Danger is the most important essence an actor can bring to the stage because it is nigh impossible to capture. The most dangerous actor in the history of the American Theatre is Marlon Brando.
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Many non-theatre students who take an acting class think two things: It will be an easy class and acting is pretending to be something you are not. They are always fearful to learn how wrong they are on both counts. The good students overcome their overweening to discover new niches of existence and broader planes of self discovery.
I had another great discussion with Howard Stein this week, and our conversation turned from necessary writing, to the Mozart Syndrome, and then into the realm of imagination as described by the great acting teacher, Stella Adler.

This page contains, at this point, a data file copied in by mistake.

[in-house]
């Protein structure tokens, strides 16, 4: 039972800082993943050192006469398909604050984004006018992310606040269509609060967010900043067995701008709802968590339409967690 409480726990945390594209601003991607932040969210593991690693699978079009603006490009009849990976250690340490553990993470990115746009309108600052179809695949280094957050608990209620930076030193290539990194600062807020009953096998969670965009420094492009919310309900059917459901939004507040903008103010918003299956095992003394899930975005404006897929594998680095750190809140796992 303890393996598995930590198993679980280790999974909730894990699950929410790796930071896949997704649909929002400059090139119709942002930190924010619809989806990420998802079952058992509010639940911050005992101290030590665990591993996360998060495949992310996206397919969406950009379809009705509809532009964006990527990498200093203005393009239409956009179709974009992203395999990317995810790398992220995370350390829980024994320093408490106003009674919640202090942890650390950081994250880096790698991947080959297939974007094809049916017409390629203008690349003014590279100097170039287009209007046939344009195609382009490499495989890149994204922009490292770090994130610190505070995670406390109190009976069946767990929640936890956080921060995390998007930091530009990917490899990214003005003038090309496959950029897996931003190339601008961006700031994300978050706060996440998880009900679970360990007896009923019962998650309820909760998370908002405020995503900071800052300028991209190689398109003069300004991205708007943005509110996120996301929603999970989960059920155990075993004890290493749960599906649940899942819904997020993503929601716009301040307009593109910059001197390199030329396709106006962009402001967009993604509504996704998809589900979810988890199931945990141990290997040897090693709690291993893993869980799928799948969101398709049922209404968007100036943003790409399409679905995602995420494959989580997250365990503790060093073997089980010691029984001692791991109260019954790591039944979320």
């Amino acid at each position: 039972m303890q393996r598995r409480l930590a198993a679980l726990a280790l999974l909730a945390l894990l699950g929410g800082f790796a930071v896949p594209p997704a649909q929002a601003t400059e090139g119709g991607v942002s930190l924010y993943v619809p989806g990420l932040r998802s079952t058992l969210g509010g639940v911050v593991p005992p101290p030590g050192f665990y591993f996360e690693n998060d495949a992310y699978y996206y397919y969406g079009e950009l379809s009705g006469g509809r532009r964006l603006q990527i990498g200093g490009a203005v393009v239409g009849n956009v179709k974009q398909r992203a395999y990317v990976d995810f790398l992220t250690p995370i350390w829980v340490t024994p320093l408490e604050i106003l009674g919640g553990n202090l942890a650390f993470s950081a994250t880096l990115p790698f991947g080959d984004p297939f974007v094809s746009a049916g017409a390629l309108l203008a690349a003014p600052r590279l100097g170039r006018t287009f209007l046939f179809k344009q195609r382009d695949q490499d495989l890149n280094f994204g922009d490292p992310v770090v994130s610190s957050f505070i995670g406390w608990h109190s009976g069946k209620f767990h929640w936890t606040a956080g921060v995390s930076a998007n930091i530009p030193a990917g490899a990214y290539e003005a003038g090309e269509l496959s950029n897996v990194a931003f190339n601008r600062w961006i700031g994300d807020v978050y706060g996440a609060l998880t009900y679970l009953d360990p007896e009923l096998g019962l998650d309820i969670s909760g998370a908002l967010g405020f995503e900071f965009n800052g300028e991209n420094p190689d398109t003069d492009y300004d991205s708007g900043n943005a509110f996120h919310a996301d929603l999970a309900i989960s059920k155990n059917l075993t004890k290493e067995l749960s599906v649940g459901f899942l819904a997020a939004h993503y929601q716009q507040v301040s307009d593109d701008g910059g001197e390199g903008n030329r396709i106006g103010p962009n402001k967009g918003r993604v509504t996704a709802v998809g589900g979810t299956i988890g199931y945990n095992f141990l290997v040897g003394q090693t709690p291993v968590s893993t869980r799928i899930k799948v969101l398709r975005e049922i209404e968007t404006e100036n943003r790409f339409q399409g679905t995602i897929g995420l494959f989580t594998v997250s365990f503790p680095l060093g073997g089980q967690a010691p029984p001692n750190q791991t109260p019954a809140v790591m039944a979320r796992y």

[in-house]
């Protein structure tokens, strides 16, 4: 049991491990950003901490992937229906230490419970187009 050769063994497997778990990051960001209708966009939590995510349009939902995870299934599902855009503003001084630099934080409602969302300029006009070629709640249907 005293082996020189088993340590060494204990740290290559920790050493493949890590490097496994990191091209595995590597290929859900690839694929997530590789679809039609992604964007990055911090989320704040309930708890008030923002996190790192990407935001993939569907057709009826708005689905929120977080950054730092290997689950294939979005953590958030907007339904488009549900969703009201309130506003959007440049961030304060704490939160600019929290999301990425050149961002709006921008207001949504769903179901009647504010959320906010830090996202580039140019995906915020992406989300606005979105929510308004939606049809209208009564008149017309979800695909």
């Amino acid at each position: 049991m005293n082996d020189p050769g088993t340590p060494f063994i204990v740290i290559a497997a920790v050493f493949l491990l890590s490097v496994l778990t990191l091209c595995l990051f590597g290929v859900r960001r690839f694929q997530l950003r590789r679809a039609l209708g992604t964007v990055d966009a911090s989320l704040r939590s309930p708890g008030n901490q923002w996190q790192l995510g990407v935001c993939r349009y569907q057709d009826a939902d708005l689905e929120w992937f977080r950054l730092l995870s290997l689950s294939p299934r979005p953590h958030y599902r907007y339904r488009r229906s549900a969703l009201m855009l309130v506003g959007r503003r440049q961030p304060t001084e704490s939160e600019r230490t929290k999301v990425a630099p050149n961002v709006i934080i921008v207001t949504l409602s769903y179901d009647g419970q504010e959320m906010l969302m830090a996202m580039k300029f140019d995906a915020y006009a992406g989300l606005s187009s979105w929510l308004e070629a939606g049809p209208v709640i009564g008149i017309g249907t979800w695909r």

When I was a wee lad — perhaps 8 or 9-years-old — I acted in a lot of community theatre plays and musicals.
Acting was an opportunity to escape an ordinary life for one of imagination and history and it was a tasting of a freedom that has sustained me ever since.
Theatre made me an escapee from the mandatory expectations of a pedestrian community where staying and longing were demanded over exploration and fulfillment.
The actor plays a unique role in society by bringing light and meaning to the relationship between the human and the ethereal.
The actor’s role is not to define life, but to interpret it through the blood and muscle of their bodies.
The actor is the heart of us, the beating of us, the rhythm of life within us all.
Without the actor in society, we crumble into our selfish selves and whine away the opportunities for insight into what made us thrive in the past while decaying in the now.
by Steve Gaines
the fourth wall has been shattered
stage and house is all one…
no longer a clear line of departure between us and them
the actors… the audience